Multnomah Falls | Photo credit: Parker Diakite

We booked a hike and biking tour with Around Portland Tours through Airbnb experiences. It was a great excursion as newbies to the city. They took us about 45 minutes out of the city to hike and bike through waterfalls. Unfortunately,  there was too much ice on some of the biking trails, so we hiked the entire time instead. Following the hike, we rented a car to drive through Portland and some surrounding cities. It was stunning both times, and we found that exploring the city’s stunning landscape was the trip’s highlight.  

Breweries and Speakeasies Are An Adventure

Voysey Speakeasy entrance in Portland, Oregon
Voysey Speakeasy entrance in Portland, Oregon | Photo credit: Travel Noire

My partner and I are not beer drinkers but appreciate Portland’s local brewery scene. Portland has more than two dozen breweries, each with its unique style – a tidbit we learned from our tour guides. Portland beers are known for using native ingredients such as Willamette Valley hops since they grow in the second-largest hop-growing area in the U.S., which happens to be in Oregon.

For us, we prefer speakeasies. Portland has an exciting speakeasy culture. There are more than a dozen speakeasies and hidden bars, but we ventured to only two after our hiking adventure. After all, we are two sleepy millennials.

Bible Club was our first stop because it was one of the few we could enter. The speakeasy doesn’t take reservations and is first come, first served. Once inside, we got a fun Prohibition vibe with its décor.

Next on our list was Voysey Speakeasy – a hidden bar under Loyal Legion. It’s best to secure a reservation in advance. The speakeasy doesn’t have food, but they allow food from the upstairs bar. Voysey had a more intimate feel with its dark lighting and close seating. I remember the drinks being potent here.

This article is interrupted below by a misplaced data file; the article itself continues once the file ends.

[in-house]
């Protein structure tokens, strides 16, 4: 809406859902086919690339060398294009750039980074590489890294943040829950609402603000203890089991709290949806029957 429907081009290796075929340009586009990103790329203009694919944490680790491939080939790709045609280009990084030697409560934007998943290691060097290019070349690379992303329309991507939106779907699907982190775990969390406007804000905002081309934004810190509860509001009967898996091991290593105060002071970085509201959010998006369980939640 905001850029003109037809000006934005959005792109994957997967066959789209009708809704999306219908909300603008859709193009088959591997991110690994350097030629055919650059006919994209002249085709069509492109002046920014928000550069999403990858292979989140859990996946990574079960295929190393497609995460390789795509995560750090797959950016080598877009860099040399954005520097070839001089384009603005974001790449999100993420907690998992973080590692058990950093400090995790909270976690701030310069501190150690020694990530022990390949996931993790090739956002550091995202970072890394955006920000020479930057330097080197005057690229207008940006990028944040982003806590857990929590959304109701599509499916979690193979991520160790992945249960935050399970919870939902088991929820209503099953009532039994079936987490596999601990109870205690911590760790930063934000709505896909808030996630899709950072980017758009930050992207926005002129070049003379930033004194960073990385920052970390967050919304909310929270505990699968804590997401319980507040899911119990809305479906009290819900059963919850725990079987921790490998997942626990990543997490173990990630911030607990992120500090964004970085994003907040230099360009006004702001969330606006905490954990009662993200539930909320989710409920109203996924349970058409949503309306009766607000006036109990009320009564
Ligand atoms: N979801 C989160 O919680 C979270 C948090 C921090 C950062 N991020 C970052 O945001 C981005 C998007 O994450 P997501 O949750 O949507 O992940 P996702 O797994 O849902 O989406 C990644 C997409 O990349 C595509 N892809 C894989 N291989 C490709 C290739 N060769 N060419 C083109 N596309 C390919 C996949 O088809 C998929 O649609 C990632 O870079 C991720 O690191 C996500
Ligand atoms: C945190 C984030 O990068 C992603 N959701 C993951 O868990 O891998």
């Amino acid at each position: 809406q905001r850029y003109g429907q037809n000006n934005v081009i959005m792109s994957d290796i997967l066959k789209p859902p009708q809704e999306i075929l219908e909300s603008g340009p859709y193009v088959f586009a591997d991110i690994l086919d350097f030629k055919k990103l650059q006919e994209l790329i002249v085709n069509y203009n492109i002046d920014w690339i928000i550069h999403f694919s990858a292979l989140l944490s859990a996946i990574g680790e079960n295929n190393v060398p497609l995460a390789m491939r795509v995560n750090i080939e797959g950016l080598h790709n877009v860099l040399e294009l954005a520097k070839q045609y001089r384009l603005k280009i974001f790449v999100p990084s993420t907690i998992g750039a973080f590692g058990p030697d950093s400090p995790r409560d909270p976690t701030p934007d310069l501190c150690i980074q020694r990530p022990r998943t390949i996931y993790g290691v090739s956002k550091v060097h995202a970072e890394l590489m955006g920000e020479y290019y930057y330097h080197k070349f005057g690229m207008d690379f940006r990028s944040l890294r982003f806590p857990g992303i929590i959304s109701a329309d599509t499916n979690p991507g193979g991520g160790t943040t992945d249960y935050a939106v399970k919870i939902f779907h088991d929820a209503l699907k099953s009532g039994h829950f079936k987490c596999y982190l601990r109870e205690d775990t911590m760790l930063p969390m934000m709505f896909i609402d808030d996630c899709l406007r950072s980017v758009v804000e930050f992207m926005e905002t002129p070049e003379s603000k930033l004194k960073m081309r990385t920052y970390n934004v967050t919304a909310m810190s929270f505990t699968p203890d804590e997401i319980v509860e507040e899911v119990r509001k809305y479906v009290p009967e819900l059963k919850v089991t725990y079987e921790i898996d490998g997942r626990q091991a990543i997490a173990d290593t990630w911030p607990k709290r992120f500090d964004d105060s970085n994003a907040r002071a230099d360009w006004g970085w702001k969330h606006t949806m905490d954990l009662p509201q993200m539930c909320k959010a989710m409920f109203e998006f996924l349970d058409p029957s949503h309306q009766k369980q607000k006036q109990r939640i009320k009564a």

There’s More Fashion Culture Than Flannels

A friend told me to ensure I packed enough flannels because that’s all Portland is known for. Portland is known for its comfortable and casual style, but it deserves more credit, primarily since Nike is headquartered less than 30 minutes away in Beaverton.

In Portland’s Nob Hill neighborhood, many local shops and boutiques have hidden gems of fashion pieces I haven’t found in my home, Chicago. Downtown also is filled with chain clothing stores, a mall, and Nordstrom.

And Yes, There’s Black Culture

While Portland’s Black population is on the small side, hovering around 6%, they have significantly impacted the city. From coffee shops, breweries, food trucks, wine tastings, and restaurants, people can spend a whole day supporting Black-owned businesses in Portland. While we didn’t see many on our adventures, there was the universal head nod of acknowledgment when we crossed paths.

Overall, we loved Portland and look forward to returning to bike outside when the weather is warmer. Black travelers will feel safe in Rose City.